#Addiction: Status Update 2017

"Teenagers, like all people, have a desire to be wanted and liked. The instant gratification they get from “likes” and “retweets” is like a high for them."

by Corinne Reilly, Public Communication/CDAE major at the University of Vermont.

As media technology becomes a growing part of our everyday lives, so is the uncertainty of how these technologies are effecting us, particularly our youth. Social media is a new phenomenon that instantly connects you to millions of people around the world all sharing different things about themselves. Social media is free, easy to use, and it is the main source of communication between teenagers. Teenagers are going through a difficult time in their lives, trying to find themselves and grow into their own skin. Teenagers are more vulnerable than most, which makes them more susceptible to fall into social media addiction. Social media addiction is just like any other addiction, its victims feel the constant need to have it more and more. “Most teens are are on their phones all the time- in school, in bed at night, when they go to the bathroom, while you are trying to talk to them, and while they are trying to do homework”

Teenagers, like all people, have a desire to be wanted and liked. The instant gratification they get from “likes” and “retweets” is like a high for them. Social media is a popularity contest. The more “likes” you get the more popular you are [1]. This becomes an issue because teenagers feel they have to out-do each other and post better content than everyone for more popularity. Not only does it aid those who are already popular, but it attracts the shy kids too. If a teen is overly shy, they may have trouble connecting with people in a face to face setting. Social media allows the kid to meet people online, but is hurting his face to face communication skills. The need for instant gratification feeds social media addiction. Teenagers enjoy keeping up to date on everything everyone is doing all the time, but do they understand the behavioral changes that come with addiction?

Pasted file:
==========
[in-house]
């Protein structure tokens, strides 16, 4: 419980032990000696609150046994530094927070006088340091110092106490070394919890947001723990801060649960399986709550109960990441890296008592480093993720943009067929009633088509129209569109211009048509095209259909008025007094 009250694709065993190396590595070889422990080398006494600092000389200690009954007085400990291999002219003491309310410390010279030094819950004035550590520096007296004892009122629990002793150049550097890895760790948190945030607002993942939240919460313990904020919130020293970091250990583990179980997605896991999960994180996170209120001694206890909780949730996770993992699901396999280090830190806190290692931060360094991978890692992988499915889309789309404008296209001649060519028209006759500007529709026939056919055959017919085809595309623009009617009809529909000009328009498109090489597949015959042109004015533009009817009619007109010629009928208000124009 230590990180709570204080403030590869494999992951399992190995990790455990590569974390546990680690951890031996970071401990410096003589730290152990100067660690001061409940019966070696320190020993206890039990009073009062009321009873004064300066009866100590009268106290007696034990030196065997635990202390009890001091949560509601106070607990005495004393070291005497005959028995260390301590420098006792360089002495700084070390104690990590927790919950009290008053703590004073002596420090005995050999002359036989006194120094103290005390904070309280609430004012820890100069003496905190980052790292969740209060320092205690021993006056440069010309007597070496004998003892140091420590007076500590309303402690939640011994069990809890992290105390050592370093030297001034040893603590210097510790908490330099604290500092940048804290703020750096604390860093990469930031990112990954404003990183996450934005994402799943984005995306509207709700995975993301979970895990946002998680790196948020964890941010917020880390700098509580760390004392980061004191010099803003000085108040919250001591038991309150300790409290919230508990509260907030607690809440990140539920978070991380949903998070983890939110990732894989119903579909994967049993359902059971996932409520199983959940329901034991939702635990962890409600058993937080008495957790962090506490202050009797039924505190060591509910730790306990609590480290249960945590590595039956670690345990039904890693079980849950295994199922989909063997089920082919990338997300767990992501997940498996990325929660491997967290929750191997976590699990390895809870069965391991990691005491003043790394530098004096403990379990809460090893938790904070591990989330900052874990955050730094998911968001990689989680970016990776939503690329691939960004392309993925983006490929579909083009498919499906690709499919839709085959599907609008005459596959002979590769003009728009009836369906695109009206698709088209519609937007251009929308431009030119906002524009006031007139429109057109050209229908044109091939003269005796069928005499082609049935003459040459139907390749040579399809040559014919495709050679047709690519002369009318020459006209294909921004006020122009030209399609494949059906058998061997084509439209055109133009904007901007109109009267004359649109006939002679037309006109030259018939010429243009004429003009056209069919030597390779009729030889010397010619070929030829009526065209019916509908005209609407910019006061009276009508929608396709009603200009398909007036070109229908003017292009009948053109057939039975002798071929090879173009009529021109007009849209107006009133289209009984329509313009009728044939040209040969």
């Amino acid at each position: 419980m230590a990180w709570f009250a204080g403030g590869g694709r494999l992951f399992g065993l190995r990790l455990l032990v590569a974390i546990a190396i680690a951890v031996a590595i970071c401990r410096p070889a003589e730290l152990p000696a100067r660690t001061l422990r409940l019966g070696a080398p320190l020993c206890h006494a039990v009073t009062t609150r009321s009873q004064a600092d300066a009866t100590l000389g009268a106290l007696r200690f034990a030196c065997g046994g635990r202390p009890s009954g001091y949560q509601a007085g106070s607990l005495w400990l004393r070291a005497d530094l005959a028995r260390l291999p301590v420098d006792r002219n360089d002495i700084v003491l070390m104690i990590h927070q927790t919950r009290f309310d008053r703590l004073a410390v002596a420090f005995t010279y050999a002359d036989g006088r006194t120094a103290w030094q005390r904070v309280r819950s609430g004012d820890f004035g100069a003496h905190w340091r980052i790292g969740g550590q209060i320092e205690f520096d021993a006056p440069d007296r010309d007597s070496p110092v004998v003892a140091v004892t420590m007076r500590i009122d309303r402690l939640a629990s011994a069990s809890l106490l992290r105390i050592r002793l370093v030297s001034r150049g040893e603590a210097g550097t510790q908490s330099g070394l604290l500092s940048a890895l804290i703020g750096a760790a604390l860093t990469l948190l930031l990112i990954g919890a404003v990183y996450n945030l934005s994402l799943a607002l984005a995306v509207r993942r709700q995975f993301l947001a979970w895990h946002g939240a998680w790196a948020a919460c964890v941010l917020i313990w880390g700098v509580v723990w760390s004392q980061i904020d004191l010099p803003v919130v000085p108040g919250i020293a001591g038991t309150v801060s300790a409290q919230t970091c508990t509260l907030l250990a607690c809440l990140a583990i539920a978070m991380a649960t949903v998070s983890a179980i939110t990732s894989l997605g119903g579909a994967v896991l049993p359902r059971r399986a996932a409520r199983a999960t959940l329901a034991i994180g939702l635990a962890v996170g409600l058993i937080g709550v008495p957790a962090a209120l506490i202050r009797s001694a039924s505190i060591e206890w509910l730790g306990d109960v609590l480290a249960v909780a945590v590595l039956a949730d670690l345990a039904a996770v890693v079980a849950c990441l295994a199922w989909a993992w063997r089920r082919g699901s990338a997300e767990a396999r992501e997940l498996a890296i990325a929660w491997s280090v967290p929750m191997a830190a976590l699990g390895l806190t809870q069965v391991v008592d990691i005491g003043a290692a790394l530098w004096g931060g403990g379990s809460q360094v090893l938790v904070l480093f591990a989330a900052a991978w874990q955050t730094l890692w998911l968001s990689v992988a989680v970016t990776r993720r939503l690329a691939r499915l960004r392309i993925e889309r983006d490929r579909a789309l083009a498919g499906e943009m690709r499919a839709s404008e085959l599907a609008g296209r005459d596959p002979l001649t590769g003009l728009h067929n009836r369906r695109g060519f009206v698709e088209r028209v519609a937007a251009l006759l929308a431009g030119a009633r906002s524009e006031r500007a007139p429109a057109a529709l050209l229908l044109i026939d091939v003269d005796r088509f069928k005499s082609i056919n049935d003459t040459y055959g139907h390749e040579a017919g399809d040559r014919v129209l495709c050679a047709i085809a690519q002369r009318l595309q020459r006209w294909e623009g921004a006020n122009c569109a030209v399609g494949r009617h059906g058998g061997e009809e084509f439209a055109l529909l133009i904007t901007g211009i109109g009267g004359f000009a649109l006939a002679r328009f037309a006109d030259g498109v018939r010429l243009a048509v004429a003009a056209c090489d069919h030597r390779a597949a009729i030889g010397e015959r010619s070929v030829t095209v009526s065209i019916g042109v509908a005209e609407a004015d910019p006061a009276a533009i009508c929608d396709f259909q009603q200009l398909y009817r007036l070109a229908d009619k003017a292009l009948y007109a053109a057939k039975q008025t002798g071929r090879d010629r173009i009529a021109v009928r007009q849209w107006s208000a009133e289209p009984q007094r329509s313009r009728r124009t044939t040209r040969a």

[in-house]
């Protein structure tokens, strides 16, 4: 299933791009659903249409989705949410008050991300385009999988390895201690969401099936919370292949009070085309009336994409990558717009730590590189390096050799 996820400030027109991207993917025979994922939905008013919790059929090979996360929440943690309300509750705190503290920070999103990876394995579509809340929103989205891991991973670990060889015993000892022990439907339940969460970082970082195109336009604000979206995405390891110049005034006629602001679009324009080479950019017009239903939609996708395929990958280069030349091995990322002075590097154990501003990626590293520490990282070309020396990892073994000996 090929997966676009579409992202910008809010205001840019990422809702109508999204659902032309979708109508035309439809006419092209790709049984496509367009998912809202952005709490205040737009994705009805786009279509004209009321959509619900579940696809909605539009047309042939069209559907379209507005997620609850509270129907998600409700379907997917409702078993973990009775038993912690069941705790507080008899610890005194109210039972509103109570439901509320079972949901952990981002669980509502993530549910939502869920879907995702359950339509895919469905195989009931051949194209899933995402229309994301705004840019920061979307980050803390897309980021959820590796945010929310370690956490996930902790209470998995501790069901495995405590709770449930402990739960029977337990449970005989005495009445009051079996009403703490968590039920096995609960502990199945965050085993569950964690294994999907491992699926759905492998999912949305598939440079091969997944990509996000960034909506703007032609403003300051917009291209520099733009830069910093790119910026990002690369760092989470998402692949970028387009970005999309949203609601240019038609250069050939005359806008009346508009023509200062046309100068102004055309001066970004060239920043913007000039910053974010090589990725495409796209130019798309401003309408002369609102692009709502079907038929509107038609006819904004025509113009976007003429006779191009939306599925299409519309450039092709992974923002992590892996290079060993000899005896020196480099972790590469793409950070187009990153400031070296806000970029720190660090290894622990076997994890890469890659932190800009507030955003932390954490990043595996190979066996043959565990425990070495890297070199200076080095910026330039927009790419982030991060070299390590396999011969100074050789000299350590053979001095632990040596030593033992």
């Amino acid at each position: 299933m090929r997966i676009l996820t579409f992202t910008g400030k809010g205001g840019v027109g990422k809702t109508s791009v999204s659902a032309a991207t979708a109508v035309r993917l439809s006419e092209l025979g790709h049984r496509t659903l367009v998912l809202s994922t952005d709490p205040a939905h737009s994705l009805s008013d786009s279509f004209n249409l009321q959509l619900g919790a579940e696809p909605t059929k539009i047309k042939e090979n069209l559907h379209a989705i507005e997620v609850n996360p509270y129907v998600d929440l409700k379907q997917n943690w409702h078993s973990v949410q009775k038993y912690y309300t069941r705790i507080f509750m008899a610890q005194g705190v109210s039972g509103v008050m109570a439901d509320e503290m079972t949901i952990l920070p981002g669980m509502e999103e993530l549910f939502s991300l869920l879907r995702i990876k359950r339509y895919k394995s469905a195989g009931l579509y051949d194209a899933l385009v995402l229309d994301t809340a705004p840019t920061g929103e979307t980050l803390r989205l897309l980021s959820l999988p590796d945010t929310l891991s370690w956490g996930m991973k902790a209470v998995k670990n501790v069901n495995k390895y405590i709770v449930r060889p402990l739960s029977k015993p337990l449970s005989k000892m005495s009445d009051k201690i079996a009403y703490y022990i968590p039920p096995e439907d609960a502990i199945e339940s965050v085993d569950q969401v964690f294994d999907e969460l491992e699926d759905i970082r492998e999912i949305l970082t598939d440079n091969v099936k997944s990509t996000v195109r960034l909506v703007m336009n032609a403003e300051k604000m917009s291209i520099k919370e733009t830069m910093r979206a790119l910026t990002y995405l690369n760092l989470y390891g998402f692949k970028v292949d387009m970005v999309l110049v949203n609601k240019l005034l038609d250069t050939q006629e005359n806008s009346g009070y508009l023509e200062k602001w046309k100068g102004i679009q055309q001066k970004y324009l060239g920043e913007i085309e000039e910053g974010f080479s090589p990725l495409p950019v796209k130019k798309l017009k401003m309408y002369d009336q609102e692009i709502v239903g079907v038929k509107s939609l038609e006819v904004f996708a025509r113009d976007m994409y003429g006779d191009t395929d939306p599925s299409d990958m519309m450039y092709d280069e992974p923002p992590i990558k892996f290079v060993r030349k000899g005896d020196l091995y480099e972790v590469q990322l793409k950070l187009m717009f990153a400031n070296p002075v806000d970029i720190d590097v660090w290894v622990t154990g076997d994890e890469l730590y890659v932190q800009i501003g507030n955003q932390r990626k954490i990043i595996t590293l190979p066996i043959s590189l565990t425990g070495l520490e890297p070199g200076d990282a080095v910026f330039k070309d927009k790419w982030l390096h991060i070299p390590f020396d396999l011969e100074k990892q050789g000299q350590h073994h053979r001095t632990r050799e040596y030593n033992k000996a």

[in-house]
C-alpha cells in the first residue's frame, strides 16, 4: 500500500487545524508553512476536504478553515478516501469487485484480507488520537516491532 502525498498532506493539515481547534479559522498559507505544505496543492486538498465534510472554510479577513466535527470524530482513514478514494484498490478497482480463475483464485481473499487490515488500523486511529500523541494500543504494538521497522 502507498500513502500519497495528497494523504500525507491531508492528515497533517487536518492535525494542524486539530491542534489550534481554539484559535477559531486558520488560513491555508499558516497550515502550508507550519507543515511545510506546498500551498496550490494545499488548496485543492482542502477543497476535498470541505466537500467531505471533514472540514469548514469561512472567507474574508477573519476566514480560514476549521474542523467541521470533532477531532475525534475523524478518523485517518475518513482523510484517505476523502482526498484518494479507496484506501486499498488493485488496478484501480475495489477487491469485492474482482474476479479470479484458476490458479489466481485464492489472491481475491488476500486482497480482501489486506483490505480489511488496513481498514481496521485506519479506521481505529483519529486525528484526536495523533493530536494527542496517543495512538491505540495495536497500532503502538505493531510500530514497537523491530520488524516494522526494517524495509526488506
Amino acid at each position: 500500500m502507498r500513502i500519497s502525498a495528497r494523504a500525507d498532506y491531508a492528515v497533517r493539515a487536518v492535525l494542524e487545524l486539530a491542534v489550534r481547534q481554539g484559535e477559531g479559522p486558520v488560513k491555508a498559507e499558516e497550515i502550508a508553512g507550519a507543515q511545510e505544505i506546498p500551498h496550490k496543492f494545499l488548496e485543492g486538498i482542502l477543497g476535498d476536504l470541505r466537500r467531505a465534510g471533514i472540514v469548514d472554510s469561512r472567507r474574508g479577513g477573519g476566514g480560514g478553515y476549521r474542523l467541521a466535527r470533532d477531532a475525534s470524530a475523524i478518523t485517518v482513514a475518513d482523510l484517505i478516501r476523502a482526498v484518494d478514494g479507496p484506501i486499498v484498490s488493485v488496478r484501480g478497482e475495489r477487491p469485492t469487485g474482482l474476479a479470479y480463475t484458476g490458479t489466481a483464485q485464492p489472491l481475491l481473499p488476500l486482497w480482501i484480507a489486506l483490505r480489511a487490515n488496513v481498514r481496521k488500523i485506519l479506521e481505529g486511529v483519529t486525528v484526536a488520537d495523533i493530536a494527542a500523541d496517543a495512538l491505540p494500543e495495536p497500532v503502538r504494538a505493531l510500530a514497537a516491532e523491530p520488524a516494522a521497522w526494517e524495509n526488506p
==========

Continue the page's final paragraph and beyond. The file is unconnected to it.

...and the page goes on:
Many people fear online spaces for the sole reason that it makes it harder to set boundaries and isolate teenagers from the dangers of the internet [4]. But, as it turns out, being so connected with each other is more dangerous than the internet itself. Social media has been the source of online bullying for years and has caused psychological damage to its victims. Many teenagers no longer feel safe on their own media platforms. Not only does this cause distress, but it can cause poor performance in school.. With the constant checking online and seeing what others are doing in comparison to yourself it’s no wonder teens have low self esteem. The more addicted they become to social media, the more they feel pressure to prove that they are “cool” enough. So, do teenagers understand what comes with their addiction to social media? Yes, they do. But they can’t stop. It’s an addiction they can’t shake.

 

 

 

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